for user organizations that have invested significantly in deploying mission-critical
client/server applications to abandon their investments by rehosting applications
in a Web browser environment. Instead, Powersoft believes these companies
will opt for Internet access to existing applications.
"Accessing databases is the new wave," says Daniel. "People
are looking for more dynamic information on the Internet, and they want
to see something different when they log on to the same site. The Internet
needs to be enhanced with more data to provide better service."
Nevertheless, we are in the early stages of moving applications to the Internet.
A number of issues must be resolved, including maturation of tools, such
as better HTML editors. Companies demand guaranteed response times like
those they are used to on their internal networks. Security remains an important
issue due to the many competing standards for secure transactions. The ability
to meld and manage a session, rather than having separate disconnected pages,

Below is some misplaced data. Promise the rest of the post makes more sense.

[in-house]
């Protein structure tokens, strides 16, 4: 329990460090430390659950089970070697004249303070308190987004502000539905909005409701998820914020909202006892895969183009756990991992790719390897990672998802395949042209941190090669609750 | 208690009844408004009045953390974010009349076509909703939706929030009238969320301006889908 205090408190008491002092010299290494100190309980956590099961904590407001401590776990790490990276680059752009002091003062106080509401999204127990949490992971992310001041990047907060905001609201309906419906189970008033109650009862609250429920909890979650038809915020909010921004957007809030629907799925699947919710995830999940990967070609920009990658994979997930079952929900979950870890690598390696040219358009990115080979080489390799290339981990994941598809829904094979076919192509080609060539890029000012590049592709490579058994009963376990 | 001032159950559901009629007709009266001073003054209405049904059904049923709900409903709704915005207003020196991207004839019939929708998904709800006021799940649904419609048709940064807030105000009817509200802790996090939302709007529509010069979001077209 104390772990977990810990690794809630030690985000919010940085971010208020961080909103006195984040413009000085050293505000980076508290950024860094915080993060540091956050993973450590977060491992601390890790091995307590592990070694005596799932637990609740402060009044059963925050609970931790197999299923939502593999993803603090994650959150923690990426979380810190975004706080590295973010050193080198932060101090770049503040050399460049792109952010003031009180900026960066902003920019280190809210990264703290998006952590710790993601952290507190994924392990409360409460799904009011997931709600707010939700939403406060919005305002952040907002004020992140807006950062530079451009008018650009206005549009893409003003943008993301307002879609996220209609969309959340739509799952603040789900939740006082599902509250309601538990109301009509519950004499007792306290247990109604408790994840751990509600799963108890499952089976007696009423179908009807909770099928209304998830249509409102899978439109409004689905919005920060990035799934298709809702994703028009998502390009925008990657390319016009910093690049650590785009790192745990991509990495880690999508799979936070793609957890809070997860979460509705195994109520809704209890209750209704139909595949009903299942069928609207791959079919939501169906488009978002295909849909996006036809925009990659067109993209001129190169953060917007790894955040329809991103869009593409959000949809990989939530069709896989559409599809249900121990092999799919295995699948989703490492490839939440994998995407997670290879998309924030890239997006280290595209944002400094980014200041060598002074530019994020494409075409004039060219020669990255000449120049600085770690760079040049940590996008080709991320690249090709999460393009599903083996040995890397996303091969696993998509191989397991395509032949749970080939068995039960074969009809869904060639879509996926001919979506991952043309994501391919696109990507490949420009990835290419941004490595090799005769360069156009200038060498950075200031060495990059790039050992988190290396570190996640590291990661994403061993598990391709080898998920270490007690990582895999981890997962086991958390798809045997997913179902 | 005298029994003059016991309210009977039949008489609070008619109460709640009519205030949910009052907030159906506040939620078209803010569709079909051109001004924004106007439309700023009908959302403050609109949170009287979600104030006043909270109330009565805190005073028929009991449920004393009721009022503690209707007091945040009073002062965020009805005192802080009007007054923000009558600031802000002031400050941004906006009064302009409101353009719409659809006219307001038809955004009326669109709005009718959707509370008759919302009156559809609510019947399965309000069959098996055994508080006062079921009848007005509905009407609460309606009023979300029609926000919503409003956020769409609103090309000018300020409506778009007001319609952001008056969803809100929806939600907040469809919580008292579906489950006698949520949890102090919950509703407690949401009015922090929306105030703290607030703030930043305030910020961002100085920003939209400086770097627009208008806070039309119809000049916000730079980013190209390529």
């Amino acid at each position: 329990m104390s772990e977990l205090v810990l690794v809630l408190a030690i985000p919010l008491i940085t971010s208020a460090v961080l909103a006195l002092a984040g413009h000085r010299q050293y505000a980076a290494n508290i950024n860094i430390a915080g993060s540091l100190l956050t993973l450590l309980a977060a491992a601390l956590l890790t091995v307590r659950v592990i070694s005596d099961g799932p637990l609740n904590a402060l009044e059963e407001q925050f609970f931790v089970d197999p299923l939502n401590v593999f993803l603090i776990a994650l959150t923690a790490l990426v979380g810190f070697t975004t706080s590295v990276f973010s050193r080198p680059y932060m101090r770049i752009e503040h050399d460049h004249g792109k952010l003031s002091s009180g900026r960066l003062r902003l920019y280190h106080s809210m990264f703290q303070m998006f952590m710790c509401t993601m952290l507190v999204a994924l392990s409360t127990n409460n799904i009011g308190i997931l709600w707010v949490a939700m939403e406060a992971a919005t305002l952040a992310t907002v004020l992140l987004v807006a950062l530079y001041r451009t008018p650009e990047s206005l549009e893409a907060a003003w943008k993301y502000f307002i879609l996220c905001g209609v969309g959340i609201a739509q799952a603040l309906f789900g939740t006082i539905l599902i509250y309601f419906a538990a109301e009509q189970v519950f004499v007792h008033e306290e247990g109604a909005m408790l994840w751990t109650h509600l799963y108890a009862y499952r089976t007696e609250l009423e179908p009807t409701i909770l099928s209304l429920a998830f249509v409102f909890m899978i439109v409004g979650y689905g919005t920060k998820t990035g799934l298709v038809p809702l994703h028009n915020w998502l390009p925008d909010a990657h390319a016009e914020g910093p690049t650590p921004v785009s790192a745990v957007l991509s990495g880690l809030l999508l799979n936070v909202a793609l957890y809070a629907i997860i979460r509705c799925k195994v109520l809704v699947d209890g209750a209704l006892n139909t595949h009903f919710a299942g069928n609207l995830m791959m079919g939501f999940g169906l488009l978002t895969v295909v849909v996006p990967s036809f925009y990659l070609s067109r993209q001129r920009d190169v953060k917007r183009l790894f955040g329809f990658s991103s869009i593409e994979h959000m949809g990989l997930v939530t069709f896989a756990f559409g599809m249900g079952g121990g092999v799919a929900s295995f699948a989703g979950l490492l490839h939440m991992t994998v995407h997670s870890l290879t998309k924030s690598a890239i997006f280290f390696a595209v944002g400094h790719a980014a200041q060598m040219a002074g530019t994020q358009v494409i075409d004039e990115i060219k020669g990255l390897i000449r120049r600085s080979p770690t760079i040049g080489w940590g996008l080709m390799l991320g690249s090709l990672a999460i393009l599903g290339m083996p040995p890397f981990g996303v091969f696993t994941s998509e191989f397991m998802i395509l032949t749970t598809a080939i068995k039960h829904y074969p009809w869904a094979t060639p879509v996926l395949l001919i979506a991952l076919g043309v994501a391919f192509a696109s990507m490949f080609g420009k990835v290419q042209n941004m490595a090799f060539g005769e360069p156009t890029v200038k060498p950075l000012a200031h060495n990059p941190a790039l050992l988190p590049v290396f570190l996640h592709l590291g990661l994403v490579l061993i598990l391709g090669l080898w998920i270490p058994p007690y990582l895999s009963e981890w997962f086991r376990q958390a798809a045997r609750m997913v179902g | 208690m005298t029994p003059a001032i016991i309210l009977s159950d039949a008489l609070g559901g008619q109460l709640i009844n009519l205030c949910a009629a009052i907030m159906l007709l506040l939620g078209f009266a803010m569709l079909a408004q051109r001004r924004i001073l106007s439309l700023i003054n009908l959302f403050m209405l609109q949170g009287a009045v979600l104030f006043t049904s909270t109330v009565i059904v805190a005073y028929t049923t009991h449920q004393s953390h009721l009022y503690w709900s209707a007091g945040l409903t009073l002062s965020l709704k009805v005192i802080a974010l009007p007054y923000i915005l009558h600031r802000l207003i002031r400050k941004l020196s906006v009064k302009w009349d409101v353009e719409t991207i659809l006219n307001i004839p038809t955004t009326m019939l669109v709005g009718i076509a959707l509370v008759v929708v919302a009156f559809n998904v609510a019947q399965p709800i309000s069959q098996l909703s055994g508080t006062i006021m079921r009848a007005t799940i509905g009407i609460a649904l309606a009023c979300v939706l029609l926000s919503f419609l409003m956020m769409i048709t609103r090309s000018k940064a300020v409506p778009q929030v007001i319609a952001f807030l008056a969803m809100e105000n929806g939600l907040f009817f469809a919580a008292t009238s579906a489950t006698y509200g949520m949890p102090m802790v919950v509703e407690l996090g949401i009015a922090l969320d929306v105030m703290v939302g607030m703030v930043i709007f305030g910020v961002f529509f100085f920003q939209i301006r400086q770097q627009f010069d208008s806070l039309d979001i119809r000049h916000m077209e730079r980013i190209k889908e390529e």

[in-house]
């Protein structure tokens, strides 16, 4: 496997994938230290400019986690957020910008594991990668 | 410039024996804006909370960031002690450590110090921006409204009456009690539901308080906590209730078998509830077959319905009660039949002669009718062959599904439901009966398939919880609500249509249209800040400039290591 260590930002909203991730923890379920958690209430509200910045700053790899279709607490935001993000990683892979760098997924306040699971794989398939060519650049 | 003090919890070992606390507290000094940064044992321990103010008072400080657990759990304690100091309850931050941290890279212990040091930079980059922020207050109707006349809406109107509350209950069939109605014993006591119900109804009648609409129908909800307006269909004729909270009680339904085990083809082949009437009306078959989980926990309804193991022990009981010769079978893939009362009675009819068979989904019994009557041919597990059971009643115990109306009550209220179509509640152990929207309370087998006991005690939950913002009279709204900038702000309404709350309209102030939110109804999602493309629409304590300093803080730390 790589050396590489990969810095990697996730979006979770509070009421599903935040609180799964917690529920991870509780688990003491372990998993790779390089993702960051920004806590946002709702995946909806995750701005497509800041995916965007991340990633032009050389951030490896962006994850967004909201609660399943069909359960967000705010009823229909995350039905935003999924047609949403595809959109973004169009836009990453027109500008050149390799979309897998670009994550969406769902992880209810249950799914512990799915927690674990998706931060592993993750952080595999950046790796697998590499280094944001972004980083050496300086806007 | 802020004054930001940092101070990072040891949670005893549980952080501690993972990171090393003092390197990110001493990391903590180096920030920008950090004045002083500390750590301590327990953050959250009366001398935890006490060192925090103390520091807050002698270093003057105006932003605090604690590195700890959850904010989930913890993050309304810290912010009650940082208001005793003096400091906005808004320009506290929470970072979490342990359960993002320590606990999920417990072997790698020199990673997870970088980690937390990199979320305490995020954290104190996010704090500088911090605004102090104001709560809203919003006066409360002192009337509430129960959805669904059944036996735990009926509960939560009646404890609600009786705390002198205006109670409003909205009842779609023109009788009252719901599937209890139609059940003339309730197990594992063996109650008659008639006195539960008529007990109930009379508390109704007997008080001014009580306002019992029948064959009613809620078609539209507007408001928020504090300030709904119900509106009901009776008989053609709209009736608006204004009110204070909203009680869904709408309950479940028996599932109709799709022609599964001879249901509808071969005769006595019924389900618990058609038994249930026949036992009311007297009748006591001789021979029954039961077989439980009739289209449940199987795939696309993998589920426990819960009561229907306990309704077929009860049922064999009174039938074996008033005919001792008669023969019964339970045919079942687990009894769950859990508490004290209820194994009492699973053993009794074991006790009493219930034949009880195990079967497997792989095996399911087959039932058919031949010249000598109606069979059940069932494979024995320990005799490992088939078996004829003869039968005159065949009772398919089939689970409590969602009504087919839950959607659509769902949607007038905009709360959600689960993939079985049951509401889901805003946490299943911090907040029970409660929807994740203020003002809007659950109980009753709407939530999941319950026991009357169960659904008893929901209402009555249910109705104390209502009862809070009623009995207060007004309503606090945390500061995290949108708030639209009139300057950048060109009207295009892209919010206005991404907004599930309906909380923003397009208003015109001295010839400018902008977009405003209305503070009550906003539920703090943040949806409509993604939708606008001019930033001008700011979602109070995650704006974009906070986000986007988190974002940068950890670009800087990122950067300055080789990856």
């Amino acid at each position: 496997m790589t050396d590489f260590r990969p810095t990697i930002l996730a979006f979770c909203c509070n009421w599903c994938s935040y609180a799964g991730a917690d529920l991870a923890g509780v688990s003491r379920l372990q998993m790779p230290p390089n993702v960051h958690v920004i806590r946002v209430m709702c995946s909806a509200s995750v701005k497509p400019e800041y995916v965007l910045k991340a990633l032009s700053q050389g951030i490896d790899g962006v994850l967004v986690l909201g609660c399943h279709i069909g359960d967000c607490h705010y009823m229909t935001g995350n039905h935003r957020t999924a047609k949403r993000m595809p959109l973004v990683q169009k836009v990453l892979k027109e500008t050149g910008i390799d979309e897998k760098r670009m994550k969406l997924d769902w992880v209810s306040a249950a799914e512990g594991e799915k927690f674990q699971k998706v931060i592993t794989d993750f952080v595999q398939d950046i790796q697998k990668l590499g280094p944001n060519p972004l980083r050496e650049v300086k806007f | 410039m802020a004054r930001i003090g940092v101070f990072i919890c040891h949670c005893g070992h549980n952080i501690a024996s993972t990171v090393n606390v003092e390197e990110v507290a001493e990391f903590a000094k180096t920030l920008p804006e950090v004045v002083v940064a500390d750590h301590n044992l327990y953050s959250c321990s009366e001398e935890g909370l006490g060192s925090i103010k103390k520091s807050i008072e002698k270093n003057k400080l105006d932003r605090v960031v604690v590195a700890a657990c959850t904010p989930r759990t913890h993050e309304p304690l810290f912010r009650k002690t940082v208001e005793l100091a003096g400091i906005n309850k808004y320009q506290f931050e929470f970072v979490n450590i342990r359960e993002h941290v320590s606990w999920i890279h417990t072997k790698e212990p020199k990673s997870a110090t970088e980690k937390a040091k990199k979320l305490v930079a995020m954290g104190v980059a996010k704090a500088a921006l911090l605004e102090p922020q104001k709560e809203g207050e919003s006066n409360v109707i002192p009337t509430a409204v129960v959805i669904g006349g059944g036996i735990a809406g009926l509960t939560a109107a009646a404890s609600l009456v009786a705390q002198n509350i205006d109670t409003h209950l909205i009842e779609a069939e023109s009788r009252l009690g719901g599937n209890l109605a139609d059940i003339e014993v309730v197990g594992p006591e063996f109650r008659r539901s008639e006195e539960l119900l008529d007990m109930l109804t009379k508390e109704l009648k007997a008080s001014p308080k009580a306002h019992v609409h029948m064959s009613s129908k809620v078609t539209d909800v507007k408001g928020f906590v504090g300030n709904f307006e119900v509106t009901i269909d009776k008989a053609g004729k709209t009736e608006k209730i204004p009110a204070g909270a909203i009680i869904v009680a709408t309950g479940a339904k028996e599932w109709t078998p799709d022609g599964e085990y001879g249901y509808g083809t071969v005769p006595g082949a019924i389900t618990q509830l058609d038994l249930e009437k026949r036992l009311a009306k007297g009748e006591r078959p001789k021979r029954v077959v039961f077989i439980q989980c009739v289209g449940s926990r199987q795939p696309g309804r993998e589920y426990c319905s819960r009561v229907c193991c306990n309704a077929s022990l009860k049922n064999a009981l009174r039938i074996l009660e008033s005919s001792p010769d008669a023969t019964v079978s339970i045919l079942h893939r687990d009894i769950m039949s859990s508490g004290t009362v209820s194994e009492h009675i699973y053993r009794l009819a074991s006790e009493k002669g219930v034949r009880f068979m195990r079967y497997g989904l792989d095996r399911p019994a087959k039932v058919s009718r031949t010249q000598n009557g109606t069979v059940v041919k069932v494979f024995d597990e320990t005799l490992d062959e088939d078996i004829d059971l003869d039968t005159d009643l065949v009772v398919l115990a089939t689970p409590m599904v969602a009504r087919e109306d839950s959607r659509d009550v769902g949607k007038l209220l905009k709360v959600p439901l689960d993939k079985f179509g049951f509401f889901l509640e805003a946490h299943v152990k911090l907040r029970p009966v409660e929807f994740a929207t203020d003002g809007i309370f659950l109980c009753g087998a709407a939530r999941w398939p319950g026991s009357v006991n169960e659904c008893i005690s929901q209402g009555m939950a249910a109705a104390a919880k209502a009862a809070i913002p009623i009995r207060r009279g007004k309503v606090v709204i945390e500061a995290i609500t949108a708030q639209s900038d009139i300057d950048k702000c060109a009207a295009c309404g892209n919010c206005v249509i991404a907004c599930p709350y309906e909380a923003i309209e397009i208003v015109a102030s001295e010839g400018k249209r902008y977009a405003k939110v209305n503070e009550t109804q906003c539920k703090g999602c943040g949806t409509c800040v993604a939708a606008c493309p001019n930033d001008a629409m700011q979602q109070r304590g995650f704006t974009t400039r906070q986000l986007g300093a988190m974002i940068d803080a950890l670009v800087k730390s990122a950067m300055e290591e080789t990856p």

also has to be resolved to spur widespread deployment of Internet applications.
A third party using PowerBuilder to create a new business by building applications
for the Internet for other companies is Analytical Technologies (Anatec),
an Internet client/server systems integrator in Houston. It developed a
class library, called IWebclass, which allows the swapping of different
objects to create dynamic client/server Internet applications. This class
library can be used to create online catalogs for vertical industries through
a Netscape browser.
Anatec built an application of base class objects for each of the four hierarchies
of the Web--the operating system, the Web engine, multiple browsers and
multiple databases--and then inherited (passed definitions) from each class
to build specific objects for various Web servers. The architecture recognizes
which server it is running on and what type of browser is accessing it,
and it can connect to various databases. Output is optimized for the browser
Using the application, Anatec built an online catalog and ordering system
for Professional Health Products (PHP), a regional medical supply reseller
in Houston. The company now sells more than 500 specialty medical supplies
online to some 5,000 customers, who used to receive a catalog six times
a year. Customers can search an index of the product catalog or bypass the
index and begin ordering. A user can drill down to GIF and JPEG graphics
of the items and place orders directly on the screen, using ID numbers that
automatically guarantee the correct discount. PHP anticipates up to a 10
percent increase in sales due to the new service.
Standards for Interoperating
How various application development tools will fare in the marketplace remains
to be seen. There are competing standards--primarily the Common Object Request